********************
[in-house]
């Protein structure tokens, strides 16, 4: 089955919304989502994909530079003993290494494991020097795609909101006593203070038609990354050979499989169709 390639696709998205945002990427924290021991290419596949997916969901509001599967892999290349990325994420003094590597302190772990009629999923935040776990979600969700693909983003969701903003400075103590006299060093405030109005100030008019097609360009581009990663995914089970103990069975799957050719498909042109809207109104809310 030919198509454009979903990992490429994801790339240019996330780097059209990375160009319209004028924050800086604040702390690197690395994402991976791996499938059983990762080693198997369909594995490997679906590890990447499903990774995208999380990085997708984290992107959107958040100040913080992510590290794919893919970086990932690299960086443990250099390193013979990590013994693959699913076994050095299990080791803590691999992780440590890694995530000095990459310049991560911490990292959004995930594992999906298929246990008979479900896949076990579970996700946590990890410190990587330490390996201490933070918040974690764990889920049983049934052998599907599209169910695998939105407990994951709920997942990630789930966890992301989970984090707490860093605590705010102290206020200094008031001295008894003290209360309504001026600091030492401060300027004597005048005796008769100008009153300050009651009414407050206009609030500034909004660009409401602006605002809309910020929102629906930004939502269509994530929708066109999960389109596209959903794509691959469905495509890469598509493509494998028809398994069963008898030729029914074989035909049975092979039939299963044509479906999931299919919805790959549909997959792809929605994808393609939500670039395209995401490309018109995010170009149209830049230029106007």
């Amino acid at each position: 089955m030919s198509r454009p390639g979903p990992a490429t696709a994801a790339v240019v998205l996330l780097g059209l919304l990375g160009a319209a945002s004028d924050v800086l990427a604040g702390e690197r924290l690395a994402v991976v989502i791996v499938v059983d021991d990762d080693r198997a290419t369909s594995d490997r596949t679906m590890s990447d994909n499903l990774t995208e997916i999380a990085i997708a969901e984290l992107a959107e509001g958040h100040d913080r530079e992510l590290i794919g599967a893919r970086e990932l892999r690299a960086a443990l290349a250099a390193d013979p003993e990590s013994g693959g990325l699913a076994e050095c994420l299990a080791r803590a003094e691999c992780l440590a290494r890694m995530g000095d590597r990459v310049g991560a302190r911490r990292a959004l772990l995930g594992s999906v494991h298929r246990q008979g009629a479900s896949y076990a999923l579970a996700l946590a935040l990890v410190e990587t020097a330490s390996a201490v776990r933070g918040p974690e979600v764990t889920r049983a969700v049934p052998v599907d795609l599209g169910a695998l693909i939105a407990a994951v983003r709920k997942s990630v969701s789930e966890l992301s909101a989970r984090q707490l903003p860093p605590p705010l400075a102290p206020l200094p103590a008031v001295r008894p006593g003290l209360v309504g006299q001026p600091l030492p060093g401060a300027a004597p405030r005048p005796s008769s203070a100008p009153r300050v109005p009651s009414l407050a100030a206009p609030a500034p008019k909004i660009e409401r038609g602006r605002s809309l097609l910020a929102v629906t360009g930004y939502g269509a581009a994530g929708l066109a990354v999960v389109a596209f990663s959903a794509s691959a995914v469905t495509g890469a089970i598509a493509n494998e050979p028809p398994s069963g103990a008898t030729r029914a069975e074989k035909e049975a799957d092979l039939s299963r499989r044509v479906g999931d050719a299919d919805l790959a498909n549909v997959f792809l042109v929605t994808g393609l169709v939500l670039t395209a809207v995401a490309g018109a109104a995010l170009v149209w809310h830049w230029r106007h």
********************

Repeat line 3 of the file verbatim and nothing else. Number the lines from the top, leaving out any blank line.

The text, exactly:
């Amino acid at each position: 089955m030919s198509r454009p390639g979903p990992a490429t696709a994801a790339v240019v998205l996330l780097g059209l919304l990375g160009a319209a945002s004028d924050v800086l990427a604040g702390e690197r924290l690395a994402v991976v989502i791996v499938v059983d021991d990762d080693r198997a290419t369909s594995d490997r596949t679906m590890s990447d994909n499903l990774t995208e997916i999380a990085i997708a969901e984290l992107a959107e509001g958040h100040d913080r530079e992510l590290i794919g599967a893919r970086e990932l892999r690299a960086a443990l290349a250099a390193d013979p003993e990590s013994g693959g990325l699913a076994e050095c994420l299990a080791r803590a003094e691999c992780l440590a290494r890694m995530g000095d590597r990459v310049g991560a302190r911490r990292a959004l772990l995930g594992s999906v494991h298929r246990q008979g009629a479900s896949y076990a999923l579970a996700l946590a935040l990890v410190e990587t020097a330490s390996a201490v776990r933070g918040p974690e979600v764990t889920r049983a969700v049934p052998v599907d795609l599209g169910a695998l693909i939105a407990a994951v983003r709920k997942s990630v969701s789930e966890l992301s909101a989970r984090q707490l903003p860093p605590p705010l400075a102290p206020l200094p103590a008031v001295r008894p006593g003290l209360v309504g006299q001026p600091l030492p060093g401060a300027a004597p405030r005048p005796s008769s203070a100008p009153r300050v109005p009651s009414l407050a100030a206009p609030a500034p008019k909004i660009e409401r038609g602006r605002s809309l097609l910020a929102v629906t360009g930004y939502g269509a581009a994530g929708l066109a990354v999960v389109a596209f990663s959903a794509s691959a995914v469905t495509g890469a089970i598509a493509n494998e050979p028809p398994s069963g103990a008898t030729r029914a069975e074989k035909e049975a799957d092979l039939s299963r499989r044509v479906g999931d050719a299919d919805l790959a498909n549909v997959f792809l042109v929605t994808g393609l169709v939500l670039t395209a809207v995401a490309g018109a109104a995010l170009v149209w809310h830049w230029r106007h």